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“Perfect Scene of Horror”: Cholera, Race, and Pandemic Injustice in Harriet Beecher Stowe’s "Dred: A Tale of the Great Dismal Swamp" (1856)

Davina Höll

Pages 437 - 455



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When cholera—the great pandemic of the nineteenth century—finally struck North America for the first time in 1832, politics, medicine, and society were utterly helpless in the face of the socially and physically disruptive power of the disease. While the sudden appearance, rapid progression, and massive death tolls traumatized individuals as well as entire collectives, cholera’s violent, degrading symptoms crossed the social threshold of disgust, tabooed conversation, and seemed to render artistic representation impossible. However, the disease shaped the century’s literature in manifold ways and left remarkable traces in the fictitious worlds of contemporary North American texts. Cholera plays a crucial role in Harriet Beecher Stowe’s "Dred: A Tale of the Great Dismal Swamp"; the disease has however received little attention in analyses of this classic of U.S. literature. At the interface of literary studies and medical history, this article explores how the traumatic experience of the cholera pandemic is inscribed in Stowe’s text despite an assumed impossibility of narration. It shows that through the merging of the dreads of the pandemic with the radical criticism of the dreads of slavery, cholera becomes narratable, especially in the gothic mode, which allows for the unspeakable to be spoken of, and reveals the familiar pandemic pattern of social and ethnic injustice.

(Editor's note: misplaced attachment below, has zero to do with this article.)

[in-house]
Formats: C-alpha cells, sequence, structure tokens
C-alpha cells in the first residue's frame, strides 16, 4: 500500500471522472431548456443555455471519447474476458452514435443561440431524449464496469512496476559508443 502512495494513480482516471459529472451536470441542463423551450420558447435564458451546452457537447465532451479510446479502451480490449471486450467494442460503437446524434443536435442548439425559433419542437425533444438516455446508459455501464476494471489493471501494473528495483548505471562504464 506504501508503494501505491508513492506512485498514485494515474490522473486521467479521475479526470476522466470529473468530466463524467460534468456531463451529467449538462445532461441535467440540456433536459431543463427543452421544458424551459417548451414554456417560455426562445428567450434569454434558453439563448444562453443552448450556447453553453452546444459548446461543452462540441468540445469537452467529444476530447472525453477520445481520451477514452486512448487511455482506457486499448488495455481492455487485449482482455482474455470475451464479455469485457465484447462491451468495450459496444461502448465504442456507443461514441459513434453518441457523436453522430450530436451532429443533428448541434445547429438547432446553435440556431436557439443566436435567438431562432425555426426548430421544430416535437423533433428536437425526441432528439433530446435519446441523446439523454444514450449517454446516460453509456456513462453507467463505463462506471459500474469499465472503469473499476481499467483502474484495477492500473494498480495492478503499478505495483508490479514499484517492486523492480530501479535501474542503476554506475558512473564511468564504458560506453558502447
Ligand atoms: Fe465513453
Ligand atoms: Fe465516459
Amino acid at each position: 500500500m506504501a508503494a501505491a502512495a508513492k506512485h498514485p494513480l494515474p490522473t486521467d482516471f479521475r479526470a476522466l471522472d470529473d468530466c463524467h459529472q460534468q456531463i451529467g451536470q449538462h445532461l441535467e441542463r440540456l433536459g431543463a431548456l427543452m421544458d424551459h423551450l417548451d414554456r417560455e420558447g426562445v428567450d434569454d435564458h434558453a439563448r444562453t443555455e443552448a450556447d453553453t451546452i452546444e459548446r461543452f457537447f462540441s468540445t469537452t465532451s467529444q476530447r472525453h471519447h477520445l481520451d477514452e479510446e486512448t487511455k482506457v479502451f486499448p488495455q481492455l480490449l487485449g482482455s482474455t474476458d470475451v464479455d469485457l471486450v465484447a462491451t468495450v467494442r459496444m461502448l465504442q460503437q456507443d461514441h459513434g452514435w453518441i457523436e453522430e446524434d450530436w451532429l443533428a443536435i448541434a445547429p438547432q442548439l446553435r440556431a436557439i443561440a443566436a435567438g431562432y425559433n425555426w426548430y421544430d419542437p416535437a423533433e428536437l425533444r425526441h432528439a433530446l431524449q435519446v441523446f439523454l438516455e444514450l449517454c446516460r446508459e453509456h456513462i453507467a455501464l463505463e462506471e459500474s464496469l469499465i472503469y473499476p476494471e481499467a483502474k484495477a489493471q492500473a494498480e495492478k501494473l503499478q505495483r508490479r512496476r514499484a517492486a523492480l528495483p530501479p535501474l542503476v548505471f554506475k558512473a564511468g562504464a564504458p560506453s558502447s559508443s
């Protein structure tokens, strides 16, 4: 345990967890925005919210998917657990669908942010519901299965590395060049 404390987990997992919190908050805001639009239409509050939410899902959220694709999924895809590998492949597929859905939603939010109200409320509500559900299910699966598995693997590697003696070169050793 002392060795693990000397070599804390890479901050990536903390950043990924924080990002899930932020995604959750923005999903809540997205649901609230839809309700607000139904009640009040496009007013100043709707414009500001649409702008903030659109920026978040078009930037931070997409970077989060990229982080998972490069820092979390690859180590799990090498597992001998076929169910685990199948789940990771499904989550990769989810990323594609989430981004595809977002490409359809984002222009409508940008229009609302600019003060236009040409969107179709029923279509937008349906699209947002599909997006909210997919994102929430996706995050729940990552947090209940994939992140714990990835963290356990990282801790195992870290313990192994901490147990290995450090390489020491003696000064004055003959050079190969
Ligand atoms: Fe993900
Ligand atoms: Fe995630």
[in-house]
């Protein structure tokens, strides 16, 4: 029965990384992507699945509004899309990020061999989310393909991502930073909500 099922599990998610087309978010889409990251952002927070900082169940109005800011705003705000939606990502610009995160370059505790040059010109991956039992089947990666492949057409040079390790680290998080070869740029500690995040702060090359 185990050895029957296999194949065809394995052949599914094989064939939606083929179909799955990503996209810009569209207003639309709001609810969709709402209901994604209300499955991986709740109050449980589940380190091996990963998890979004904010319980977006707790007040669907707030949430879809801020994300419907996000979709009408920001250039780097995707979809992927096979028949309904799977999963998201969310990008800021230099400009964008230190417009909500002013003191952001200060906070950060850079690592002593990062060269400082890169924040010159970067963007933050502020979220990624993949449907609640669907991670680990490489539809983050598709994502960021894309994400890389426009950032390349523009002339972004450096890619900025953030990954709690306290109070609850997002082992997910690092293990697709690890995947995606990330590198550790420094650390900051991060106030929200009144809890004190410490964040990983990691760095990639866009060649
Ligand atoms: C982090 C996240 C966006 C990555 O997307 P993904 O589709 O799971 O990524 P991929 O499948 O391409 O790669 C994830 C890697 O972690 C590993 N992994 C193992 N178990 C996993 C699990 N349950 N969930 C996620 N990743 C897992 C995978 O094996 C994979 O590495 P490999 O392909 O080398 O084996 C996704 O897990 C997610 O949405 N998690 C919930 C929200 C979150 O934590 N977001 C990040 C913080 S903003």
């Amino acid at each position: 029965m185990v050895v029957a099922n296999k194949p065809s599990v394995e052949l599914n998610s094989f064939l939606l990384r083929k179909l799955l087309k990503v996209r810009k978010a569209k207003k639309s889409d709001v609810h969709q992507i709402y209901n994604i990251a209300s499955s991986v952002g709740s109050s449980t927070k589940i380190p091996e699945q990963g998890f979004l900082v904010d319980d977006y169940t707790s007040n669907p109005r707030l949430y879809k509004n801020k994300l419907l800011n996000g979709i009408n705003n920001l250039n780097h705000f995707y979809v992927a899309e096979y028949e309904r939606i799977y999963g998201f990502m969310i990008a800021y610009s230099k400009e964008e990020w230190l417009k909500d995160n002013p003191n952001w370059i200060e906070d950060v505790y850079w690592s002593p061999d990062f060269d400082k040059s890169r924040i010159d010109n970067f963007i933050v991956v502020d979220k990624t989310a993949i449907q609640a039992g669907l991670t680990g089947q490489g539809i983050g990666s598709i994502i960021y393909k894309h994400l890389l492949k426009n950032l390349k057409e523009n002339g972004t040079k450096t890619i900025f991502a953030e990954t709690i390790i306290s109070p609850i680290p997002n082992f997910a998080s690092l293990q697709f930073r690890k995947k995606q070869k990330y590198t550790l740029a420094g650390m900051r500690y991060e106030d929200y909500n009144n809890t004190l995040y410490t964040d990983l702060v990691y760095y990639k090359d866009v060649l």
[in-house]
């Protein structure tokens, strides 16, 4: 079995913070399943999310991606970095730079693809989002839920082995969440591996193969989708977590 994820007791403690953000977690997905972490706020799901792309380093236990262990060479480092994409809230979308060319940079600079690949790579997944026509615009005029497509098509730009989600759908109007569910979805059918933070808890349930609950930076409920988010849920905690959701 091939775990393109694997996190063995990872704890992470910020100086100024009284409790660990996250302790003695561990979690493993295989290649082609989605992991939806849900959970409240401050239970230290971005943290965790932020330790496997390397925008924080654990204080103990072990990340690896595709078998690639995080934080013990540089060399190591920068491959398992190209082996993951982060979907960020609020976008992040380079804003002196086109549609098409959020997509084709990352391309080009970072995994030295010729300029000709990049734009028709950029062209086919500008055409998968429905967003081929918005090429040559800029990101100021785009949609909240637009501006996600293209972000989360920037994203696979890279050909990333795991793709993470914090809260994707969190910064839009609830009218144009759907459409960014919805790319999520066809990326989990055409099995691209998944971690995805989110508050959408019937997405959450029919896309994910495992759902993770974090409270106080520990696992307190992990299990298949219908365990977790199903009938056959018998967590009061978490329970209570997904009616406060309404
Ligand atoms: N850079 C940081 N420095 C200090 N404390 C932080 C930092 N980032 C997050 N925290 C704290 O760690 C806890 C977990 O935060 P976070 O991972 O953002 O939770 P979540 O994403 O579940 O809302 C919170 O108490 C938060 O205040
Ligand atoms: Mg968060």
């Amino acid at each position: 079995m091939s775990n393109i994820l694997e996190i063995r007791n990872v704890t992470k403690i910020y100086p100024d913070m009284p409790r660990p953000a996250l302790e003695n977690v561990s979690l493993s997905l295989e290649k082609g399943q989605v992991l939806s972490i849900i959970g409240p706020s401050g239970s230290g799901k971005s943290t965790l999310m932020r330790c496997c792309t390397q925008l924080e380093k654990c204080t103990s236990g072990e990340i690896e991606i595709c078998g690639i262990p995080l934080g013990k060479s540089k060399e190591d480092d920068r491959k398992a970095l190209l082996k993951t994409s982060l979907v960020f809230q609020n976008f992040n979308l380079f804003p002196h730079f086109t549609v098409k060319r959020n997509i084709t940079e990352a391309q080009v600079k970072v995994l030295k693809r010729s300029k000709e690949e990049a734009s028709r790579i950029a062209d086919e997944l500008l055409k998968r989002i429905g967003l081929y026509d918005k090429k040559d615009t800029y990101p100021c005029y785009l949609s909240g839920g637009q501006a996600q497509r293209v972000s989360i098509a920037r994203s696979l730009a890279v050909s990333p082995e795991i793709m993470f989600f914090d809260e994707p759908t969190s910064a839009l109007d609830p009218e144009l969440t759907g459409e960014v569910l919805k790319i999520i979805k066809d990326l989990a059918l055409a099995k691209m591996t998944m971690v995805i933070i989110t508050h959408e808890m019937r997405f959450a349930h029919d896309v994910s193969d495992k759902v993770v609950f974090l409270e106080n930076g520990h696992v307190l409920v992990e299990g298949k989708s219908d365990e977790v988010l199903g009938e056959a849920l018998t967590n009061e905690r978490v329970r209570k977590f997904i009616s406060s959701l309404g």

Key Words:cholera; race; pandemic; injustice, Harriet Beecher Stowe

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